The goal of the proposed project is to use a multimodal assessment strategy to gain a better understanding of the biological dysregulation that is a fundamental feature of posttraumatic stress disorder (PTSD). This will be done by examining the biologically understudied population of female rape and physical assault victims. The results will have implications for a greater understanding of the genesis of the disorder and for the efficacy of psychotherapeutic treatments. The biological dependent measures that have been selected comprise the significant biological alterations proposed from the most widely accepted animal model of PTSD, i.e., inescapable shock, and from previous research with combat veterans. In Study One, a prospective design will be used to collect data from a community sample identified through police and victim assistance agencies. This sample will consist of 60 women who were raped or physically assaulted. A matched comparison group of 25 non-PTSD subjects will be drawn from the community. Multi-modal assessments will be conducted on this sample at both 1 month postassault and 6-months postassault. Women will be assessed using: 1) a battery of self-report inventories on a laptop computer; 2) a clinician-based interview of PTSD (CAPS) and Mood Disorders (SCID I); 3) a low dose (0.5 mg.) dexamethasone suppression test; and 4) a psychophysiological laboratory assessment which will include measures of reactivity to trauma and neutral stimuli, acoustic startle response, stress-induced analgesia, and nonverbal/verbal behavior. A multimodal approach holds the greatest promise for uncovering complex interrelationships between biological parameters and between biological and psychological measures. In Study Two, which will be conducted concurrently with Study One, the multimodal assessment battery used in Study One will be employed to assess the efficacy of two promising psychotherapeutic treatments for PTSD: Prolonged Exposure (PE) and Cognitive Processing Therapy (CPT). Subjects will consist of 50 rape victims with PTSD who are seeking treatment. Half of the subjects will be treated with PE and half with CPT. Treatment subjects will be recruited from an ongoing clinical trial comparing CPT to PE. Assessments will be conducted immediately prior to treatment and at posttreatment. Results will have implications for PTSD diagnosis and treatment.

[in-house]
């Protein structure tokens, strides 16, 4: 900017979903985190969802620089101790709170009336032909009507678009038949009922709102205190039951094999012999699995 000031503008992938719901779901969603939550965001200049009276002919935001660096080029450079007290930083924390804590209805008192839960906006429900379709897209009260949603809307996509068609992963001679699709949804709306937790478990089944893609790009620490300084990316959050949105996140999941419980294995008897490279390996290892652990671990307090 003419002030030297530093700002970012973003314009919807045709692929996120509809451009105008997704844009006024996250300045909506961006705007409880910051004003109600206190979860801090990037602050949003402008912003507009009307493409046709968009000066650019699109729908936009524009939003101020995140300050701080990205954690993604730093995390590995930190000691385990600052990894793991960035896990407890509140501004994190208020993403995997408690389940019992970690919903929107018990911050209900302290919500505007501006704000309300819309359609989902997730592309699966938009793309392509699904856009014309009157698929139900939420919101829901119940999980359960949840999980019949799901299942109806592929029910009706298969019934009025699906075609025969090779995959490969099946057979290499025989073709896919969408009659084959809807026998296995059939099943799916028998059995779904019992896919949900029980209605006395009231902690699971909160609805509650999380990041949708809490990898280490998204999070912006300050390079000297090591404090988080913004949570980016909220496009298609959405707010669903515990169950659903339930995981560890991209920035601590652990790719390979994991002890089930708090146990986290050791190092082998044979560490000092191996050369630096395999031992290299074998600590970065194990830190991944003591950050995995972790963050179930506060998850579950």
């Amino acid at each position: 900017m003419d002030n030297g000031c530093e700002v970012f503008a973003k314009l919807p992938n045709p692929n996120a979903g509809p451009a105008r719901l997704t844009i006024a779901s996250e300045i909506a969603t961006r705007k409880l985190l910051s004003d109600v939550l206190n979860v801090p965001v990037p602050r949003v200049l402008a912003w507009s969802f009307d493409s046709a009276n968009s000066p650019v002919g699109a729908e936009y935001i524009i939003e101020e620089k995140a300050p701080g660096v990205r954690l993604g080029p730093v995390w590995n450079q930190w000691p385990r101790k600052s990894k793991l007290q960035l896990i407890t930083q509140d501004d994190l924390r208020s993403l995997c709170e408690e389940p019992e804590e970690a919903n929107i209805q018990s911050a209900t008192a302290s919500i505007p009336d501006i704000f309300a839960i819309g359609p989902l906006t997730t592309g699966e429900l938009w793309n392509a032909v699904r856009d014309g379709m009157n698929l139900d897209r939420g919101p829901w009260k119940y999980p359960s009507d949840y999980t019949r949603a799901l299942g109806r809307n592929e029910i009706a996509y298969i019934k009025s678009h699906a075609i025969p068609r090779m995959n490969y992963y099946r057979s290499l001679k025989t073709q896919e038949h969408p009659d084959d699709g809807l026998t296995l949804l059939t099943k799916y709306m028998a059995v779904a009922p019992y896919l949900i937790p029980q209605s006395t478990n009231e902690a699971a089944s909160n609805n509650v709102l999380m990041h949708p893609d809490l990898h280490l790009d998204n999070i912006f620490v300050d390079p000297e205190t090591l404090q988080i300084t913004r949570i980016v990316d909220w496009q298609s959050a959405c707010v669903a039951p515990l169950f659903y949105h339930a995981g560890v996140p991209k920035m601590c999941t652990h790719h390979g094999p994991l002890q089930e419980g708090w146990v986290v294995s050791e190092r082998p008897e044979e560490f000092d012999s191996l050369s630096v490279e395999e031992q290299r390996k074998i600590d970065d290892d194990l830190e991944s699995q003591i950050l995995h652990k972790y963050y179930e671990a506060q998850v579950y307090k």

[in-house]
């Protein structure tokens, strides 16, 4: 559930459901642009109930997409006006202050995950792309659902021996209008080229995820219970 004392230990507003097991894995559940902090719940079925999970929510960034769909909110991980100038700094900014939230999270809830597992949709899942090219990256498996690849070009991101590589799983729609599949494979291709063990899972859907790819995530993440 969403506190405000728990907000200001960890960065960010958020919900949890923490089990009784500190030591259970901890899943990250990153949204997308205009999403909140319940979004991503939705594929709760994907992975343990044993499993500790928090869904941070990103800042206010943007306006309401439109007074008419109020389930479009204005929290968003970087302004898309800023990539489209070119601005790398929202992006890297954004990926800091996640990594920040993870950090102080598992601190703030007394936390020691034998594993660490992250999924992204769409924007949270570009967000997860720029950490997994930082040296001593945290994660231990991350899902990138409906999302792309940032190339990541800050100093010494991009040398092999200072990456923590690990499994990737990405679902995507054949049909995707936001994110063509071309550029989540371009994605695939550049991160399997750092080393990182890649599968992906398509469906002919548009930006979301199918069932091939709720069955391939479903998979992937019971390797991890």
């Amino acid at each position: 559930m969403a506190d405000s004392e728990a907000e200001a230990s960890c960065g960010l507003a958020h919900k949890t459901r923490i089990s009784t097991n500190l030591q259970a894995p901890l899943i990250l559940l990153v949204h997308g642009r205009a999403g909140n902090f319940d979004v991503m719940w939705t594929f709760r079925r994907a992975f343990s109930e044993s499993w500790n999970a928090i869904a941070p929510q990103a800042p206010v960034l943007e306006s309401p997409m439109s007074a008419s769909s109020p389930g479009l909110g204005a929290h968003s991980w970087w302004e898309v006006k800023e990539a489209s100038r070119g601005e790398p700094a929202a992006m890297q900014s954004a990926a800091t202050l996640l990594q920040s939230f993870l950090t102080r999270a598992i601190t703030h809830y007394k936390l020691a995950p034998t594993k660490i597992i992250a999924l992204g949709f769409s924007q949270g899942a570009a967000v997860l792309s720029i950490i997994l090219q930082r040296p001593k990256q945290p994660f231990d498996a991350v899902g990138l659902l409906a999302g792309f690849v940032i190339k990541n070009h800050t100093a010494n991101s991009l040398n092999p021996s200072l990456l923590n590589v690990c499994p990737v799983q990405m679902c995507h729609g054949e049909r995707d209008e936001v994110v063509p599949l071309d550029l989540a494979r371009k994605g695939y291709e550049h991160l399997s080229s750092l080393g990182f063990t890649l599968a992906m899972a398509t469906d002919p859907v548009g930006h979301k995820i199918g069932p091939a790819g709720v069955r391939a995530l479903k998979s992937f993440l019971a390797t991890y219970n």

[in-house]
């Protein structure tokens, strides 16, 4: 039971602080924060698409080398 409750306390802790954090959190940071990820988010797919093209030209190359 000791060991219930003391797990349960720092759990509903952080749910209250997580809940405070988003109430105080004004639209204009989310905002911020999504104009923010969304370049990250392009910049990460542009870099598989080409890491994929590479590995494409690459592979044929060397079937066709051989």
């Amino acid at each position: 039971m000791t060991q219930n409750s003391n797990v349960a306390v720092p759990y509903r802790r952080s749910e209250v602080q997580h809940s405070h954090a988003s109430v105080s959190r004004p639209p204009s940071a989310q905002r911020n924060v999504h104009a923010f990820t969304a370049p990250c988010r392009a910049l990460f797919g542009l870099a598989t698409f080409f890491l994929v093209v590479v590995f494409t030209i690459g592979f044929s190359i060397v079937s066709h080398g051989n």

National Institute of Health (NIH)
National Institute of Mental Health (NIMH)
First Independent Research Support & Transition (FIRST) Awards (R29)
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Violence and Traumatic Stress Review Committee (VTS)
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Dolan-Sewell, Regina
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University of Missouri-St. Louis
Schools of Arts and Sciences
Saint Louis
United States
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Weaver, Terri L; Griffin, Michael G; Mitchell, Elisha R (2014) Symptoms of posttraumatic stress, depression, and body image distress in female victims of physical and sexual assault: exploring integrated responses. Health Care Women Int 35:458-75
Griffin, Michael G; Resick, Patricia A; Galovski, Tara E (2012) Does physiologic response to loud tones change following cognitive-behavioral treatment for posttraumatic stress disorder? J Trauma Stress 25:25-32
Werner, Kimberly B; Griffin, Michael G (2012) Peritraumatic and persistent dissociation as predictors of PTSD symptoms in a female cohort. J Trauma Stress 25:401-7
Griffin, Michael G (2008) A prospective assessment of auditory startle alterations in rape and physical assault survivors. J Trauma Stress 21:91-9
Nixon, Reginald D V; Resick, Patricia A; Griffin, Michael G (2004) Panic following trauma: the etiology of acute posttraumatic arousal. J Anxiety Disord 18:193-210
Nishith, Pallavi; Griffin, Michael G; Poth, Teri L (2002) Stress-induced analgesia: prediction of posttraumatic stress symptoms in battered versus nonbattered women. Biol Psychiatry 51:867-74